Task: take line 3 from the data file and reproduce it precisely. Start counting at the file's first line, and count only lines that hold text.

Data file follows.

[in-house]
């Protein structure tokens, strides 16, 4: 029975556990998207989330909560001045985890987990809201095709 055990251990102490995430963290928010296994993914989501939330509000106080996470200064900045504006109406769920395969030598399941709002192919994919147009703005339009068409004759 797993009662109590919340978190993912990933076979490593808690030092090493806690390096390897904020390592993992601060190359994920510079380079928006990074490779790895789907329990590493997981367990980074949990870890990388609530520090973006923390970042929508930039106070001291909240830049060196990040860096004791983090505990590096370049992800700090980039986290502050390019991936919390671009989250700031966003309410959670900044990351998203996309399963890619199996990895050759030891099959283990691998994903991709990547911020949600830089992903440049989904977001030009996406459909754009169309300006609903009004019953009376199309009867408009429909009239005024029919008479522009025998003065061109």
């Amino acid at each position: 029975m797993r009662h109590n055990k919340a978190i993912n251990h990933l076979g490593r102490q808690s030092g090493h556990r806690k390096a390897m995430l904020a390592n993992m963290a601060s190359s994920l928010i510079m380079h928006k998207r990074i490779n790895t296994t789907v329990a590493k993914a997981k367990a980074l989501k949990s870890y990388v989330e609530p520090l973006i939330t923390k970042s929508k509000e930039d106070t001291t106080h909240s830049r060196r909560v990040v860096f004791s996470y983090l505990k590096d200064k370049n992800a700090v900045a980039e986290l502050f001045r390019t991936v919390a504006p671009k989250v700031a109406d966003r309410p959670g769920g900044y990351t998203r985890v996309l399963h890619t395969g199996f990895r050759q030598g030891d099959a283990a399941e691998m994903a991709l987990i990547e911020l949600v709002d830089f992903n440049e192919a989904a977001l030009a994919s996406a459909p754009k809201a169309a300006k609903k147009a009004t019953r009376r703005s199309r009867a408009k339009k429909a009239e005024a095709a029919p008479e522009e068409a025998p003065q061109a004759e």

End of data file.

């Amino acid at each position: 029975m797993r009662h109590n055990k919340a978190i993912n251990h990933l076979g490593r102490q808690s030092g090493h556990r806690k390096a390897m995430l904020a390592n993992m963290a601060s190359s994920l928010i510079m380079h928006k998207r990074i490779n790895t296994t789907v329990a590493k993914a997981k367990a980074l989501k949990s870890y990388v989330e609530p520090l973006i939330t923390k970042s929508k509000e930039d106070t001291t106080h909240s830049r060196r909560v990040v860096f004791s996470y983090l505990k590096d200064k370049n992800a700090v900045a980039e986290l502050f001045r390019t991936v919390a504006p671009k989250v700031a109406d966003r309410p959670g769920g900044y990351t998203r985890v996309l399963h890619t395969g199996f990895r050759q030598g030891d099959a283990a399941e691998m994903a991709l987990i990547e911020l949600v709002d830089f992903n440049e192919a989904a977001l030009a994919s996406a459909p754009k809201a169309a300006k609903k147009a009004t019953r009376r703005s199309r009867a408009k339009k429909a009239e005024a095709a029919p008479e522009e068409a025998p003065q061109a004759e």